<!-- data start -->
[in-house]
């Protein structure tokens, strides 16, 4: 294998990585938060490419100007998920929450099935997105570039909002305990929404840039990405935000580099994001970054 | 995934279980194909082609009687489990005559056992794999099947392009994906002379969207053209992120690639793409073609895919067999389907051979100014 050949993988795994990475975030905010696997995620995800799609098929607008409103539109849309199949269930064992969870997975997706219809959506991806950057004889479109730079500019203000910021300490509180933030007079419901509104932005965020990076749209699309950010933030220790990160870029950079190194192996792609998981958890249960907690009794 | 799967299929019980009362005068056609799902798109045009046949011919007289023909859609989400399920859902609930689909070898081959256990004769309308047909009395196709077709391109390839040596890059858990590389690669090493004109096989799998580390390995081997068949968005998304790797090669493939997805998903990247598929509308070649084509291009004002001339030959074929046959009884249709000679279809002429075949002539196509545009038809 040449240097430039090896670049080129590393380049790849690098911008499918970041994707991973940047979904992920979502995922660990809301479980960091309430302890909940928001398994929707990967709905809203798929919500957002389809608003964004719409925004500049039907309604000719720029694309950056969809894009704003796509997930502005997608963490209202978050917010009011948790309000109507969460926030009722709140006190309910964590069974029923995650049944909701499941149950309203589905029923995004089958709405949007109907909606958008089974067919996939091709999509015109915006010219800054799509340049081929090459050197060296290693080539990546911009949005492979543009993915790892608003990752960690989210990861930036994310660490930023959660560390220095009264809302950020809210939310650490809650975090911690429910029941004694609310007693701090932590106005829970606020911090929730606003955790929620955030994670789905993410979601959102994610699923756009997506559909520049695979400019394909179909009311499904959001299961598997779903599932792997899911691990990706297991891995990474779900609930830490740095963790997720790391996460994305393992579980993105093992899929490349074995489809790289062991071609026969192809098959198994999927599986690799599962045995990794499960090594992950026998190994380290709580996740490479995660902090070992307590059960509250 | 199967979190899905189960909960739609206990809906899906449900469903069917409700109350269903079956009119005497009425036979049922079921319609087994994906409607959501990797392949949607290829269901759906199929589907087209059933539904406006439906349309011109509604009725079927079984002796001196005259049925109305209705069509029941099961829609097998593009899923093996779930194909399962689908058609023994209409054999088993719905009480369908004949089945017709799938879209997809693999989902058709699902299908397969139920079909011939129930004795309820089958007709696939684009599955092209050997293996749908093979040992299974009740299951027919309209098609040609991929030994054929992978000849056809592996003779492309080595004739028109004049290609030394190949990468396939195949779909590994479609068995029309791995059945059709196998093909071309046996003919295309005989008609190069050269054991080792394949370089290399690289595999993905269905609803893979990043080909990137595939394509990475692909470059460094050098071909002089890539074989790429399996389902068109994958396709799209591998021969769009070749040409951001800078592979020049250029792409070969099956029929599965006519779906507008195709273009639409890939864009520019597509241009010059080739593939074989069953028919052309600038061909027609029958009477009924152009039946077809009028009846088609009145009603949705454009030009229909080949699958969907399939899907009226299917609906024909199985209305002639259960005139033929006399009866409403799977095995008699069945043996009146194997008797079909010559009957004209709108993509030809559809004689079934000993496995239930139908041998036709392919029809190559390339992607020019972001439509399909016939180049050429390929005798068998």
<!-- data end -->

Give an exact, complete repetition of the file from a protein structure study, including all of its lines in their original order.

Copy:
[in-house]
């Protein structure tokens, strides 16, 4: 294998990585938060490419100007998920929450099935997105570039909002305990929404840039990405935000580099994001970054 | 995934279980194909082609009687489990005559056992794999099947392009994906002379969207053209992120690639793409073609895919067999389907051979100014 050949993988795994990475975030905010696997995620995800799609098929607008409103539109849309199949269930064992969870997975997706219809959506991806950057004889479109730079500019203000910021300490509180933030007079419901509104932005965020990076749209699309950010933030220790990160870029950079190194192996792609998981958890249960907690009794 | 799967299929019980009362005068056609799902798109045009046949011919007289023909859609989400399920859902609930689909070898081959256990004769309308047909009395196709077709391109390839040596890059858990590389690669090493004109096989799998580390390995081997068949968005998304790797090669493939997805998903990247598929509308070649084509291009004002001339030959074929046959009884249709000679279809002429075949002539196509545009038809 040449240097430039090896670049080129590393380049790849690098911008499918970041994707991973940047979904992920979502995922660990809301479980960091309430302890909940928001398994929707990967709905809203798929919500957002389809608003964004719409925004500049039907309604000719720029694309950056969809894009704003796509997930502005997608963490209202978050917010009011948790309000109507969460926030009722709140006190309910964590069974029923995650049944909701499941149950309203589905029923995004089958709405949007109907909606958008089974067919996939091709999509015109915006010219800054799509340049081929090459050197060296290693080539990546911009949005492979543009993915790892608003990752960690989210990861930036994310660490930023959660560390220095009264809302950020809210939310650490809650975090911690429910029941004694609310007693701090932590106005829970606020911090929730606003955790929620955030994670789905993410979601959102994610699923756009997506559909520049695979400019394909179909009311499904959001299961598997779903599932792997899911691990990706297991891995990474779900609930830490740095963790997720790391996460994305393992579980993105093992899929490349074995489809790289062991071609026969192809098959198994999927599986690799599962045995990794499960090594992950026998190994380290709580996740490479995660902090070992307590059960509250 | 199967979190899905189960909960739609206990809906899906449900469903069917409700109350269903079956009119005497009425036979049922079921319609087994994906409607959501990797392949949607290829269901759906199929589907087209059933539904406006439906349309011109509604009725079927079984002796001196005259049925109305209705069509029941099961829609097998593009899923093996779930194909399962689908058609023994209409054999088993719905009480369908004949089945017709799938879209997809693999989902058709699902299908397969139920079909011939129930004795309820089958007709696939684009599955092209050997293996749908093979040992299974009740299951027919309209098609040609991929030994054929992978000849056809592996003779492309080595004739028109004049290609030394190949990468396939195949779909590994479609068995029309791995059945059709196998093909071309046996003919295309005989008609190069050269054991080792394949370089290399690289595999993905269905609803893979990043080909990137595939394509990475692909470059460094050098071909002089890539074989790429399996389902068109994958396709799209591998021969769009070749040409951001800078592979020049250029792409070969099956029929599965006519779906507008195709273009639409890939864009520019597509241009010059080739593939074989069953028919052309600038061909027609029958009477009924152009039946077809009028009846088609009145009603949705454009030009229909080949699958969907399939899907009226299917609906024909199985209305002639259960005139033929006399009866409403799977095995008699069945043996009146194997008797079909010559009957004209709108993509030809559809004689079934000993496995239930139908041998036709392919029809190559390339992607020019972001439509399909016939180049050429390929005798068998």